Language in Culture
Response Paper #1 Prompt
Respond to both of the following two prompts. Each response should be around 2 pages, for a total
length of 3-5 pages (double spaced, 1” margins, size 12 font). Responses should be turned in as hard
copies in your discussion section on Friday, February 12th.
Responses will be graded based on how well they incorporate the concepts discussed so far in the
course and on the thoughtfulness of their analysis. You don’t have to avoid writing in the first person
(especially for prompt #2) and your introductions and conclusions to each response can be brief. If you
have any questions feel free to stop by Professor Kramer’s office hours and/or contact your TA to
arrange a meeting!
1. Consider the following excerpt from Lewis Carroll’s Through the Looking Glass:
Humpty Dumpty took the book and looked at it carefully. ‘That seems to be done right —’
‘You’re holding it upside down!’ Alice interrupted.
‘To be sure I was!’ Humpty Dumpty said gaily as she turned it round for him. ‘I thought it
looked a little queer. As I was saying, that seems to be done right — though I haven’t time to
look it over thoroughly just now — and that shows that there are three hundred and sixty-four
days when you might get un-birthday presents —’
‘Certainly,’ said Alice.
‘And only one for birthday presents, you know. There’s glory for you!’
‘I don’t know what you mean by “glory”,’ Alice said.
Humpty Dumpty smiled contemptuously. ‘Of course you don’t — till I tell you. I meant
“there’s a nice knock-down argument for you!”‘
‘But “glory” doesn’t mean “a nice knock-down argument”,’ Alice objected.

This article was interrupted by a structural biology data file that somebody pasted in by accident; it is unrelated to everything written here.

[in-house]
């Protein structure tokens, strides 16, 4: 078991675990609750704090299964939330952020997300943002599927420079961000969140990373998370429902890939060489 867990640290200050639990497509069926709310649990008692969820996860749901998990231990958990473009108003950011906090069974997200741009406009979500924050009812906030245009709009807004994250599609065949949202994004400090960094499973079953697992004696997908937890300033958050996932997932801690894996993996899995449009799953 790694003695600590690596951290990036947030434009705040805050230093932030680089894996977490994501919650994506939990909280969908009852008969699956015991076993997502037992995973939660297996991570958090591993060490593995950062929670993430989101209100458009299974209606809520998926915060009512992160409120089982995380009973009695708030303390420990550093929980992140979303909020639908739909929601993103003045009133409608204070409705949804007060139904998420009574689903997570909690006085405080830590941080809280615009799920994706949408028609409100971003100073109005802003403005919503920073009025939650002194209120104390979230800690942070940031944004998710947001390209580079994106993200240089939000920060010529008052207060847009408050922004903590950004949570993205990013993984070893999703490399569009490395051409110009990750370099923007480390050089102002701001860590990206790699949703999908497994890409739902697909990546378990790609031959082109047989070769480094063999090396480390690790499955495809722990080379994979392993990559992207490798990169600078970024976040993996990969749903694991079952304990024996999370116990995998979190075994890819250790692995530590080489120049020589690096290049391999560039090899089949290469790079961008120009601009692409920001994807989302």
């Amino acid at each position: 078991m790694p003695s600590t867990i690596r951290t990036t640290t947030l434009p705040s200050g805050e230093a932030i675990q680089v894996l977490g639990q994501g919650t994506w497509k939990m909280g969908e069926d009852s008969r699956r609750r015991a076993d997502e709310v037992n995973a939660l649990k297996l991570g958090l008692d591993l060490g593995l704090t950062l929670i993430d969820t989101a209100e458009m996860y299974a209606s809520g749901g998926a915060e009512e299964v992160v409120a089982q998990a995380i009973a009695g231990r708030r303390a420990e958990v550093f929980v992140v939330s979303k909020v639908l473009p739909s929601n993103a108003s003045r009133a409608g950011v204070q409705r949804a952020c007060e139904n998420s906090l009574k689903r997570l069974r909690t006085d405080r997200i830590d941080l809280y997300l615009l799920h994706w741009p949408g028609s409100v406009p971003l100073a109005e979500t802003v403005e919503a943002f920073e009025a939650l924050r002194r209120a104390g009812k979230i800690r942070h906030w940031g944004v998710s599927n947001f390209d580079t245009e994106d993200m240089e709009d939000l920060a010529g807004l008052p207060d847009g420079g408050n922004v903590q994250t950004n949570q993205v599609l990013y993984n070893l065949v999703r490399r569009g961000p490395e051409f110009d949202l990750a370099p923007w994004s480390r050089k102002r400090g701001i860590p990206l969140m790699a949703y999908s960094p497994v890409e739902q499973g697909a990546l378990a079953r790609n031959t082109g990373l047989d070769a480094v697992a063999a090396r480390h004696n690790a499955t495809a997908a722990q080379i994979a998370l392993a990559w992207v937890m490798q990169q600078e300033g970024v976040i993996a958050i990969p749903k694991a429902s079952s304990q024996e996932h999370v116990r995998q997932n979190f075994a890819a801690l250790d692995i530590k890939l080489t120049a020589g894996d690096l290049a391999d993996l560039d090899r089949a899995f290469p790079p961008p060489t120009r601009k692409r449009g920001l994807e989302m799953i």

‘When I use a word,’ Humpty Dumpty said, in rather a scornful tone, ‘it means just what I
choose it to mean — neither more nor less.’
‘The question is,’ said Alice, ‘whether you can make words mean so many different things.’
‘The question is,’ said Humpty Dumpty, ‘which is to be master — that’s all.’
Why is Humpty Dumpty’s position on language use — “When I use a word, it means just what I
choose it to mean” — absurd? Use at least one of the authors we have read so far to explain the flaws
in Mr. Dumpty’s language philosophy.
2. Imagine the following scenario: You would like to sit down, but there is a coat (not yours) on the
only unoccupied seat. You think the coat probably belongs to the person in the adjacent seat. Come up
with four different things you might say to the person that would (hopefully) make them move the
coat. Compare the four potential utterances: How do they differ from one another? How do the
contexts in which you would say each differ from one another? How is your choice of utterance shaped
by changes in the setting, the person you’re addressing, and any other factors you think would be
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